Airbnb's new regional boss is in New Zealand on a charm offensive, and she wants to know if you've got a spare room for the night.
"New Zealand is half my homeland, so I'm always happy to be back," she says.
The last time Susan Wheeldon was in town was on a family holiday to Waiheke, with her father and mother who is originally from Pukekohe.
But that was before becoming country manager for the website, and before a global travel shutdown.
Wheeldon has been Airbnb's manager for Australia and New Zealand for just over 17 months, so it's a huge relief to finally be crossing the Ditch on a quarantine-free flight.
With her, she is bringing a pile of changes to the website. Airbnb has made a raft of over 100 tweaks and changes to the way it runs for guests and hosts.
"As you were seeing from the Transtasman bubble data, it's obvious there is going to be some quite significant changes in the space."
A former Google executive, Wheeldon is numbers-driven by nature. However even she is taken aback at the size of Airbnb.
"You're talking about almost a billion guests checking in 94000 cities, 4 million hosts.
Sometimes you forget just how much access to data that gives us."
Datasets from the New Zealand and Australia domestic rebound in particular have been at the forefront of shaping these changes.
Yet out of the 100+ changes for 1001 airbnb-ing nights, there are 10 steps which are at the centre of Airbnb's big restart:
There is now a new 'ten-step process' to listing a room on the website.
"We want to make it as easy as possible to bring supply onto the platform," says Wheeldon. There are simply not enough listings, particularly in the more regional and less urban areas that have seen a rise in popularity since the pandemic.
To do this the website has been deploying charm and some direct messaging to encourage property owners to list rooms on the platform. Anyone who has recently stayed might have been asked if they would consider joining as a host.
"One of the places we find a lot of our hosts are recent guests who've enjoyed the experience," she says.
In spreading the net wide as possible in their search for hosts, Airbnb is rebuilding for a very different kind of travel post pandemic.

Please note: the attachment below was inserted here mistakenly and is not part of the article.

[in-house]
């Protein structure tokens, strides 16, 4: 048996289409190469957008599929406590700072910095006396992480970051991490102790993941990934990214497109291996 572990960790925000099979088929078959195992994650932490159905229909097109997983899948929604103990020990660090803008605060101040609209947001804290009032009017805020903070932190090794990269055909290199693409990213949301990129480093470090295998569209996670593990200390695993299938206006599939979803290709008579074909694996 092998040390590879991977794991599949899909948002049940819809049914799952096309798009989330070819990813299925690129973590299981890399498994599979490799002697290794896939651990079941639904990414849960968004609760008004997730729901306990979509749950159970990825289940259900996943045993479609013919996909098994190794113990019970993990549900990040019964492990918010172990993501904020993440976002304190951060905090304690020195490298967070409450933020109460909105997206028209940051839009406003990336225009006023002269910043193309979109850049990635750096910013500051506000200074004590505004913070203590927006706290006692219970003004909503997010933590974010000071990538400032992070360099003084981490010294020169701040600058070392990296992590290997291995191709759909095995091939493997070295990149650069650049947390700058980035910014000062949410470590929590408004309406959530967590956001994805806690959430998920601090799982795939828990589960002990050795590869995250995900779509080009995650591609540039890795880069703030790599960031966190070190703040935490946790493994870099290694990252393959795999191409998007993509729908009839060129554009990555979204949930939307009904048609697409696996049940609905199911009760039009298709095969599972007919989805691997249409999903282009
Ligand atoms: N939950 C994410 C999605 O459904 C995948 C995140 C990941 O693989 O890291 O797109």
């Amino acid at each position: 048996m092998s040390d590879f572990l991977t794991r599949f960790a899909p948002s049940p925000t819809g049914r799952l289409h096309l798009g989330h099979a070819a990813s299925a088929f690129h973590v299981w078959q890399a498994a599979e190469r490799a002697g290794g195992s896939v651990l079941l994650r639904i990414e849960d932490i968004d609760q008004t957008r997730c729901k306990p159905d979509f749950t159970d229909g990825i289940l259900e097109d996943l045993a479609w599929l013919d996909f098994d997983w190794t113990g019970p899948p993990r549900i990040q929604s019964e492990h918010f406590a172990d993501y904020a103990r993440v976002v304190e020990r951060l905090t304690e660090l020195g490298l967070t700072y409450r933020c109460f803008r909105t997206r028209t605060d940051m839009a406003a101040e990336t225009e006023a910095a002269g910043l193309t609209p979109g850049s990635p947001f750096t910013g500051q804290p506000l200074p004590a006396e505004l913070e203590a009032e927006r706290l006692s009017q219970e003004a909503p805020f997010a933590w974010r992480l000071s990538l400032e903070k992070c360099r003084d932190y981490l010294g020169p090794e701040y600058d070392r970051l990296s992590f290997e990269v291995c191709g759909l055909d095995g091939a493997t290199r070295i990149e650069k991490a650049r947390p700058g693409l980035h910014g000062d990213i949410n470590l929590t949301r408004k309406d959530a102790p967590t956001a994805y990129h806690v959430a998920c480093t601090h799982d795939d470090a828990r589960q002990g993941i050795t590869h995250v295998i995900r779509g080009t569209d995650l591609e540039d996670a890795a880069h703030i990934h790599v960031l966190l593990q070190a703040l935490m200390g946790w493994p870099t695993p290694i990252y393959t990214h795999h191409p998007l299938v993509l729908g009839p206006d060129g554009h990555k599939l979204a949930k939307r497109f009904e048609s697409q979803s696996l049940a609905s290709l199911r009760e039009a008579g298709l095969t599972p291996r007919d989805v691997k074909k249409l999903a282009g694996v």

Since March last year, when the most serious travel restrictions came into force, popular city destinations fell off the map. Edinburgh and Paris reported swathes of sort-term lets coming off the market as travellers disappeared.
While Airbnb's official response was that listing numbers are now "roughly the same" as before the pandemic, it will not be in crowded urban centres where the rebuild is happening.
Just looking just at the Kiwi travel rebound and sentiments, the city break has fallen out of fashion.
In recent survey 29 per cent of Airbnb's guests in New Zealand are going purposefully out of their way to find 'off-the-beaten-track' properties.
"The strength of New Zealand's domestic tourism market has been a real source of optimism for the rest of the world."
Part of the trends Wheeldon is seeing here are being replicated elsewhere, with travellers taking a gamble on a place outside the traditional tourism trail.
"In the past 12 months Kiwi Airbnb $820 million into the New Zealand economy. That is a huge amount of money that goes back into the local hospitality and into travel jobs."
Most excitingly to Wheeldon, most of this is going into places outside the established tourism infrastructure.
"I'm from a small country town in Queensland. There's 160 people and there's an Airbnb there," she says. "There would never be a hotel."
With 250 global guests to every listed property, Airbnb is in growth mode.
However this speedy on-boarding would appear contrary to the 'Covid-compliance' and quality control measures brought in during the middle of the pandemic.
Wheeldon says the have invested in some technology solutions to help find improve accuracy of listings, but it's human reviews which shape the platform.
Snazzy sounding AI tech like "computer vision" and "deep learning" are making sure descriptions match up with areas and "automatically arranges photos to get listing appeal."
Essentially it is up to guests' feedback to weed-out properties, which aren't up to standard.
At the bottom of the barrel are more superficial changes, such as prompts to return more properties in searches and localisation tweaks to add 42 languages to the platform
You can now book a holiday using the regional Spanish language of Catalonian or one of three different dialects of German.
You won't be looking for Kiwi baches on the website in te reo Māori for the time being, says Wheeldon.
"But it's not a 'not never'," she says.